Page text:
Note that the above audioLib.js code does not generate any audio output; a programmer would need to manually append the oscillator output to a buffer feeding the DAC, presumably inside a sample loop. In Gibber, the square wave oscillator is automatically added to a signal processing graph and begins outputting audio immediately. To further improve terseness and decrease the potential for typos during performance, we abandon some JavaScript best practices and take advantage of questionable language features. The Gibber environment makes extensive use of the global namespace; in doing so we avoid the need to prex constructors with a namespace identier and also mitigate the need to use the var keyword when declaring variables. We also promote the use of single letter variable names; audio and sequencing objects held in single letter variables are automatically replaced in the audio / control graphs when reassigned. Consider the following lines of code:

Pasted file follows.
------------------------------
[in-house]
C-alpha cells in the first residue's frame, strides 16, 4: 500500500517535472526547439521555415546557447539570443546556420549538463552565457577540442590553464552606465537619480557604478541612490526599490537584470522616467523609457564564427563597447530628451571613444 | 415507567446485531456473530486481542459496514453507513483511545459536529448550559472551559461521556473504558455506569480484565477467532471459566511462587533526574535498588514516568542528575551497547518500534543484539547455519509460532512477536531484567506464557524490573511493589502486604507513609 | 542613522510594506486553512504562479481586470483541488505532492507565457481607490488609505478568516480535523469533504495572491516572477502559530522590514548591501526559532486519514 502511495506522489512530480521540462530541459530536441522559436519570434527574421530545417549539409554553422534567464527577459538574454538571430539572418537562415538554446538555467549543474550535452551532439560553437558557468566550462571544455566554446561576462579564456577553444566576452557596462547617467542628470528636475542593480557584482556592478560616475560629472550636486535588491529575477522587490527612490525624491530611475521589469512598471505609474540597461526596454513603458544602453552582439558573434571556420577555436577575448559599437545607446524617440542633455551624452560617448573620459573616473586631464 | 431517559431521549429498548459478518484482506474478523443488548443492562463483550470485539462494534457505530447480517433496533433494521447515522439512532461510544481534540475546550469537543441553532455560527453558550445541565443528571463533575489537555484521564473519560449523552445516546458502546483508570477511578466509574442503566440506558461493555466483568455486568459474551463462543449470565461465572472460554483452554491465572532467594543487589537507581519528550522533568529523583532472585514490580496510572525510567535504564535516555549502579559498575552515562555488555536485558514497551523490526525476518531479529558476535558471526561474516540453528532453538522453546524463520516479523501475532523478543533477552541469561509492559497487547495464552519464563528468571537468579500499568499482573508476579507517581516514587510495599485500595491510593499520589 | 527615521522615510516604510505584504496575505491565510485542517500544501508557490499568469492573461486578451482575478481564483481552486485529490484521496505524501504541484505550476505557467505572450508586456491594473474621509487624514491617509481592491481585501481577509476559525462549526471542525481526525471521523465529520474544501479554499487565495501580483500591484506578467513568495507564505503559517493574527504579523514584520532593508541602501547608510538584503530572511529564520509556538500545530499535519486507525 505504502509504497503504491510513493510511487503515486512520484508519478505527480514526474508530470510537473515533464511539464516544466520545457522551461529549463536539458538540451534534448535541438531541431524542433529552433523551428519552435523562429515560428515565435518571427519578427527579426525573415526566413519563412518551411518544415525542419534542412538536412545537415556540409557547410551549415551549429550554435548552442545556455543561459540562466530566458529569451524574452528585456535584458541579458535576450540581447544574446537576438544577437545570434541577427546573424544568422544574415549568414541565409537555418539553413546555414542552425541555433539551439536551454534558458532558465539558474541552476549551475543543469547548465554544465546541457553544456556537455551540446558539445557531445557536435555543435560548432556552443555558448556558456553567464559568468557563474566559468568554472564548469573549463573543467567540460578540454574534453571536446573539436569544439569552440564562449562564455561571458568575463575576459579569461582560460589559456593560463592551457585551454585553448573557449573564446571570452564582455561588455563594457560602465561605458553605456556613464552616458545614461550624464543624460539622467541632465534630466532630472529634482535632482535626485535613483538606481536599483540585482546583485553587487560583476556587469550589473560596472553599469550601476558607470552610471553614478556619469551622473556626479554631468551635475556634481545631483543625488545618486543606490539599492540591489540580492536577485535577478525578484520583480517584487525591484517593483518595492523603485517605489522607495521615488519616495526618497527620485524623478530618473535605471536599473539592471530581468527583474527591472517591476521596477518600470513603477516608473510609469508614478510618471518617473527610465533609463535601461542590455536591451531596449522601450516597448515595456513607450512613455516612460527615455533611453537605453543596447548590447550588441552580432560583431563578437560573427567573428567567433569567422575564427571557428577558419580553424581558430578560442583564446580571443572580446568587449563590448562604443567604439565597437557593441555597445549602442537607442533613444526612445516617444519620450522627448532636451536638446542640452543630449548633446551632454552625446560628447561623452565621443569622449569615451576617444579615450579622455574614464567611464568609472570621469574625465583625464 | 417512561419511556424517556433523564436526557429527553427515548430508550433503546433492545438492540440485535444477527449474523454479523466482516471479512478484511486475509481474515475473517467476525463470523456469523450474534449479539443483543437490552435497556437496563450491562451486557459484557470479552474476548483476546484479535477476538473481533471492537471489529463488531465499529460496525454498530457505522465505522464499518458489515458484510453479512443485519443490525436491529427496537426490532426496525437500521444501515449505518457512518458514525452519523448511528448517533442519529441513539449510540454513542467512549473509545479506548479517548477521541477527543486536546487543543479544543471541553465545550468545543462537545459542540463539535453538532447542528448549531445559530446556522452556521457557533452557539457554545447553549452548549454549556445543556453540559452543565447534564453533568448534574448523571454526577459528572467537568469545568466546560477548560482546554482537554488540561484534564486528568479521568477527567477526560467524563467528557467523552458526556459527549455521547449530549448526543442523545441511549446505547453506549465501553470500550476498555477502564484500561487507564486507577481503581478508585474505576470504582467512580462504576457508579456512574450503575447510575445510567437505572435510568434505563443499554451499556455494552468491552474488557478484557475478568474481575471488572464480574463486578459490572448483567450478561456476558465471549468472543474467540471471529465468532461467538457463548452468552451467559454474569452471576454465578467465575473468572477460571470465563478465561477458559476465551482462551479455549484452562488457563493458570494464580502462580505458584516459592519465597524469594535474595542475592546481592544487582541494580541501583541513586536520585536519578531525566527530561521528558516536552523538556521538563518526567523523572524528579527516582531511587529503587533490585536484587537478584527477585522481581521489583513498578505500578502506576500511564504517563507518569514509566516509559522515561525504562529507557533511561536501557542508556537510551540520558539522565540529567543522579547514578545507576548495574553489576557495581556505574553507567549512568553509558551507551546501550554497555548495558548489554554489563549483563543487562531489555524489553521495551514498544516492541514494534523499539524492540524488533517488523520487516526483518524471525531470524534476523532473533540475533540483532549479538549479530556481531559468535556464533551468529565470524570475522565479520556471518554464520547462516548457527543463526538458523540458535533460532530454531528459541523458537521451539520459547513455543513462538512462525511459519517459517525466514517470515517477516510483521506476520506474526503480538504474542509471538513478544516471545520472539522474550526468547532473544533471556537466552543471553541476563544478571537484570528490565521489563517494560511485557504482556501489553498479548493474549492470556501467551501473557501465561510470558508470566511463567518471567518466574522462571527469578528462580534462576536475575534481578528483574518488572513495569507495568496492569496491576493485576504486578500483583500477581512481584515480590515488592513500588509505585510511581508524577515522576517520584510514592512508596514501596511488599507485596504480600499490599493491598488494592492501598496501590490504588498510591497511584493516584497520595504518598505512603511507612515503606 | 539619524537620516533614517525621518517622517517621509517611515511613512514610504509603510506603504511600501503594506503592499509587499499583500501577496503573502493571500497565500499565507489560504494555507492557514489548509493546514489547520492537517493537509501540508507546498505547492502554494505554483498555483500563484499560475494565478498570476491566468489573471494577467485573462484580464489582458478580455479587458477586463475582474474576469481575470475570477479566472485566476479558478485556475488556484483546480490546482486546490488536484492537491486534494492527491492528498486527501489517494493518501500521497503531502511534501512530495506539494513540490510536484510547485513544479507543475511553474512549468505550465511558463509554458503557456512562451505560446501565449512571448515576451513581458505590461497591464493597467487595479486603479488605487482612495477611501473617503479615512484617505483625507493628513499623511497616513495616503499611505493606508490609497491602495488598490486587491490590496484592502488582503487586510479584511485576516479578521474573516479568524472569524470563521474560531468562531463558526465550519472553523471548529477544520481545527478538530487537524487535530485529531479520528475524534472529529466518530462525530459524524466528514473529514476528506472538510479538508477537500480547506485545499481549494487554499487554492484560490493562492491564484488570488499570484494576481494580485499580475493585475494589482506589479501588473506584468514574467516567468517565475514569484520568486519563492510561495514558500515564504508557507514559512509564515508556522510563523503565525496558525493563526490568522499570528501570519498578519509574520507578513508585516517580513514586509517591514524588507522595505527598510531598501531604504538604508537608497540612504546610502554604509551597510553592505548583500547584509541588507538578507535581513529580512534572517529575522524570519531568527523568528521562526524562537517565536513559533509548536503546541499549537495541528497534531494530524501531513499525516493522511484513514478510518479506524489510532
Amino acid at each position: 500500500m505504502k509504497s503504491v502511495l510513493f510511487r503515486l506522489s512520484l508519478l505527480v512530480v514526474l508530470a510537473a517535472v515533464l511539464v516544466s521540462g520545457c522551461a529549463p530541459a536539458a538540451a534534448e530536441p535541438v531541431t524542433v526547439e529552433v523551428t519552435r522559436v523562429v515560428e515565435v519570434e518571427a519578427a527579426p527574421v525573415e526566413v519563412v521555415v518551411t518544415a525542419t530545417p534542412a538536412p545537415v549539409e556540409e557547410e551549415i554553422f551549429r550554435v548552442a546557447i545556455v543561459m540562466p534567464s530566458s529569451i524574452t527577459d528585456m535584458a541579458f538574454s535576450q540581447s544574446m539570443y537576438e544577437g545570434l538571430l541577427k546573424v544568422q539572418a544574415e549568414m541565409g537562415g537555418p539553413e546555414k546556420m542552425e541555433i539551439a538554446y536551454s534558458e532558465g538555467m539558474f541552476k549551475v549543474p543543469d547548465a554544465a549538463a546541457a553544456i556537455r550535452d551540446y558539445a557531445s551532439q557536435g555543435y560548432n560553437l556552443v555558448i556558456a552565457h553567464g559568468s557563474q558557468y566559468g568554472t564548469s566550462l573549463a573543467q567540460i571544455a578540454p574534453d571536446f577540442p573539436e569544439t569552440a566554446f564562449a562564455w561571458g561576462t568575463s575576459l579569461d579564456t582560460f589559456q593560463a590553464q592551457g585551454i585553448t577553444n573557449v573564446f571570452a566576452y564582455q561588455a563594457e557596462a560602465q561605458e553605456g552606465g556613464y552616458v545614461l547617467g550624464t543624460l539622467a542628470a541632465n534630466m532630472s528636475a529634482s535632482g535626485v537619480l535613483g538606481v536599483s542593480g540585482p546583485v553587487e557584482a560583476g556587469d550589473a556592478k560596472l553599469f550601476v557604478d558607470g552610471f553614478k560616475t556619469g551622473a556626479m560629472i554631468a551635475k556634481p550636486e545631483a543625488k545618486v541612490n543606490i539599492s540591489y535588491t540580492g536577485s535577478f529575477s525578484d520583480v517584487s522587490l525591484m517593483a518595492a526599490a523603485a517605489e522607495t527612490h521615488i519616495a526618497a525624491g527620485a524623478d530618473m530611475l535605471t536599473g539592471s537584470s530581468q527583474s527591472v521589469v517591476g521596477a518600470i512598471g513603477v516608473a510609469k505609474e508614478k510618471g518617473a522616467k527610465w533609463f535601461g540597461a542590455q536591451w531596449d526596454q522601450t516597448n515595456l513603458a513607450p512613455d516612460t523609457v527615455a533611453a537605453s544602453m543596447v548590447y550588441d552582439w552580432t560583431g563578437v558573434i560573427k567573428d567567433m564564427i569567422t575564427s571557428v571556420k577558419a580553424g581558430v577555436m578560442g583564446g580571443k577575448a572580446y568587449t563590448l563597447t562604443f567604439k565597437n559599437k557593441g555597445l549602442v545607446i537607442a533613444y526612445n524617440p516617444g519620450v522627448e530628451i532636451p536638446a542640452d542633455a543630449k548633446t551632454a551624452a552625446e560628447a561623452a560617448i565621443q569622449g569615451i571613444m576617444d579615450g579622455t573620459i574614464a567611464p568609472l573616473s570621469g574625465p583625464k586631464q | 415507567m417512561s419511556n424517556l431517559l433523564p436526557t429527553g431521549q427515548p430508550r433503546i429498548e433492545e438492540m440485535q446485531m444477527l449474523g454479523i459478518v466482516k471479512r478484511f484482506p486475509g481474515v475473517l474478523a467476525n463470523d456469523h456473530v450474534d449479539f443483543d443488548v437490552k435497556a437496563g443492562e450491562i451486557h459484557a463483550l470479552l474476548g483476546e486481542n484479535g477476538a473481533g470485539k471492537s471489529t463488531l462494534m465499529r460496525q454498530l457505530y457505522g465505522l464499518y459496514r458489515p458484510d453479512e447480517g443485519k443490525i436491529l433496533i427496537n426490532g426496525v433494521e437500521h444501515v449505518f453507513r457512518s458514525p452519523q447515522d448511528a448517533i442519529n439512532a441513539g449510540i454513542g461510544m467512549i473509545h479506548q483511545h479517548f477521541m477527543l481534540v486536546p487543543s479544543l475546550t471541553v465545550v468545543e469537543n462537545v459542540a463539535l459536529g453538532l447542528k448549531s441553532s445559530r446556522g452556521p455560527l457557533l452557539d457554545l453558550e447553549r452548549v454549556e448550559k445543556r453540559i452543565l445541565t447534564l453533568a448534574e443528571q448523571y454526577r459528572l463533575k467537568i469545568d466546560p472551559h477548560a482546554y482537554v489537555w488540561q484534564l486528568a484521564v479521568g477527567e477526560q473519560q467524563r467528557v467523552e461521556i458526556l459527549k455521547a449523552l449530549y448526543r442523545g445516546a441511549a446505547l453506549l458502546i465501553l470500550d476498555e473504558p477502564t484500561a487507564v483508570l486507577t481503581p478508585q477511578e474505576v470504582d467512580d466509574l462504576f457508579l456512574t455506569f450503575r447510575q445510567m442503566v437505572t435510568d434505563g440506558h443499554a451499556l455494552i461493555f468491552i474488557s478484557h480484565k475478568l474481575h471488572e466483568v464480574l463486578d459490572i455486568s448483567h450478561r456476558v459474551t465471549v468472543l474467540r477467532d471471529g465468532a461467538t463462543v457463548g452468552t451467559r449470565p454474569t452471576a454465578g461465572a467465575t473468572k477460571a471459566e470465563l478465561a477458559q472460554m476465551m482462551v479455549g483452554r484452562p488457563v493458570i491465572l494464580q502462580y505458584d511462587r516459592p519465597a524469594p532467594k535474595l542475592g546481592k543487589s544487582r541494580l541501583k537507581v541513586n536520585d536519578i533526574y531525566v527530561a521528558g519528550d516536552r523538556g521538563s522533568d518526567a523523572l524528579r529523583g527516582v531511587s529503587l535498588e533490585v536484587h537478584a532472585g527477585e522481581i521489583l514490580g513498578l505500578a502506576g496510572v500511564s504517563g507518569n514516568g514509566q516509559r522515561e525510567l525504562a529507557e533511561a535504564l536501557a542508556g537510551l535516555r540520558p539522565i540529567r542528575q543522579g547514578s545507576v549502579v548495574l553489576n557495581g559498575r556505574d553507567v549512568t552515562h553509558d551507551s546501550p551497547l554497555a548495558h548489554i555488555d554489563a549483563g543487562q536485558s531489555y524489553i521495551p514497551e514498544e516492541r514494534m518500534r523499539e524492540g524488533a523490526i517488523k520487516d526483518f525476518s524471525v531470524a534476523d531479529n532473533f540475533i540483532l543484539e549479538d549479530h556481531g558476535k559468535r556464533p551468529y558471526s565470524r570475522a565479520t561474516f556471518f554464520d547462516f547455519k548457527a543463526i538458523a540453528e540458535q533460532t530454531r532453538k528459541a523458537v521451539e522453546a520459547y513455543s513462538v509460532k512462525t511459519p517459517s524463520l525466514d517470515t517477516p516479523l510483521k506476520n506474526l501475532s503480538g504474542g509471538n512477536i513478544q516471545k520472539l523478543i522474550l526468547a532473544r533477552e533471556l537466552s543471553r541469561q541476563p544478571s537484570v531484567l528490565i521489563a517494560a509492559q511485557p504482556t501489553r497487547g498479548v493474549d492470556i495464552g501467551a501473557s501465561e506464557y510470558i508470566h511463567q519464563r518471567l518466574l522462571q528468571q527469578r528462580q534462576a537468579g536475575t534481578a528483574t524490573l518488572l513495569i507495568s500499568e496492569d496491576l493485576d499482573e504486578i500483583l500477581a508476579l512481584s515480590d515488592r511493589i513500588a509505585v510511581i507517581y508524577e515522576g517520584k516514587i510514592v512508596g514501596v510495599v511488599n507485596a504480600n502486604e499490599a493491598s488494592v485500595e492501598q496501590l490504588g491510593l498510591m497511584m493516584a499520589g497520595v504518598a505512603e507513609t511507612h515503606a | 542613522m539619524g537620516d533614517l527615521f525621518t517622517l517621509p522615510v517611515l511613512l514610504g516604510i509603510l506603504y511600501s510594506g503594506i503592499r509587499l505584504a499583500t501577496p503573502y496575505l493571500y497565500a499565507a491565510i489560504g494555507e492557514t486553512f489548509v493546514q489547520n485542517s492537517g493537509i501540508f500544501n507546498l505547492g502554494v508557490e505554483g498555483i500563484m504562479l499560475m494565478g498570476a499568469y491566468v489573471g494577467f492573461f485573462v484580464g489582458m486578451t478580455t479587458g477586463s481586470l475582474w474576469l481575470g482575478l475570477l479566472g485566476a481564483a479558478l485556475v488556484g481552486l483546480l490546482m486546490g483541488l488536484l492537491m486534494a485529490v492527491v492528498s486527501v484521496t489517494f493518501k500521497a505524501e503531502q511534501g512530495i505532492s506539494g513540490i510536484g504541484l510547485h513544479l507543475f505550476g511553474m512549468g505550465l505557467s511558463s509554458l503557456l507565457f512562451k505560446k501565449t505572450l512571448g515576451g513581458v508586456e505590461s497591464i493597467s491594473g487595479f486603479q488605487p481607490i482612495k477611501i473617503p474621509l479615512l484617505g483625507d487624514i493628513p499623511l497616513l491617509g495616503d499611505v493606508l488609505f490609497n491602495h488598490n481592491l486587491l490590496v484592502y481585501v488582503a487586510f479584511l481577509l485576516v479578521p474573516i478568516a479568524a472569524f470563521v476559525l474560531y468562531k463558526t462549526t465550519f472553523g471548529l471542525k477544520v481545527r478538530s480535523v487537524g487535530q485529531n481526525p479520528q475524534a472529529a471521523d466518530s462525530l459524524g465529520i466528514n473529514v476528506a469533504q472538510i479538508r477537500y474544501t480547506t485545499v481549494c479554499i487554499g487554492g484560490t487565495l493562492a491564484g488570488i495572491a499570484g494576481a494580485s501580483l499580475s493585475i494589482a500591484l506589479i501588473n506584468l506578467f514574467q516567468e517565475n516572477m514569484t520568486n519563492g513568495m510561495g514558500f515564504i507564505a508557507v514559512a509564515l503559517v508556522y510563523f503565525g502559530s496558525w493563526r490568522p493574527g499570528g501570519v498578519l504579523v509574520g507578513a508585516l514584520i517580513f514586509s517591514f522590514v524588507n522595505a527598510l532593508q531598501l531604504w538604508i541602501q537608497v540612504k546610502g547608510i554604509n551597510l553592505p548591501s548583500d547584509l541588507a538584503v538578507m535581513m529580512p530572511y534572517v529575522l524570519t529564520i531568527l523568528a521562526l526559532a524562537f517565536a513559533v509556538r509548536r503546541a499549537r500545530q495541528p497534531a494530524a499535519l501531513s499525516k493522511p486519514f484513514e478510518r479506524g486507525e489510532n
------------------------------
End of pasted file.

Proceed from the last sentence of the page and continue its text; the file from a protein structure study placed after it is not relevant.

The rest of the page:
t = Tri(); s = Seq([440, 880], 1/4).slave(t);

These two lines of code create a triangle oscillator and sequence it to alternate between pitches of 440 and 880 Hz every quarter note (sequencing will be discussed in greater depth shortly). By using single letter variable names, we can easily substitute a square wave in place of the triangle wave by replacing Tri() with Square() and reexecuting the rst line of code. This causes the triangle oscillator to be removed from the audio graph; Gibber also will notice that the triangle oscillator was slaved to our sequencer and assign our new square oscillator to be slaved. Single letter variables in Gibber can be thought to function similarly to proxies found in the JITLib quark for SuperCollider[9]. 2.2.2. Modulation and Effects Modulation and effects are also managed automatically by the Gibber audio graph. To apply modulation, a programmer species the parameter to modulate, a source for the modulation and how the modulation output should be applied. Below is a simple example for vibrato.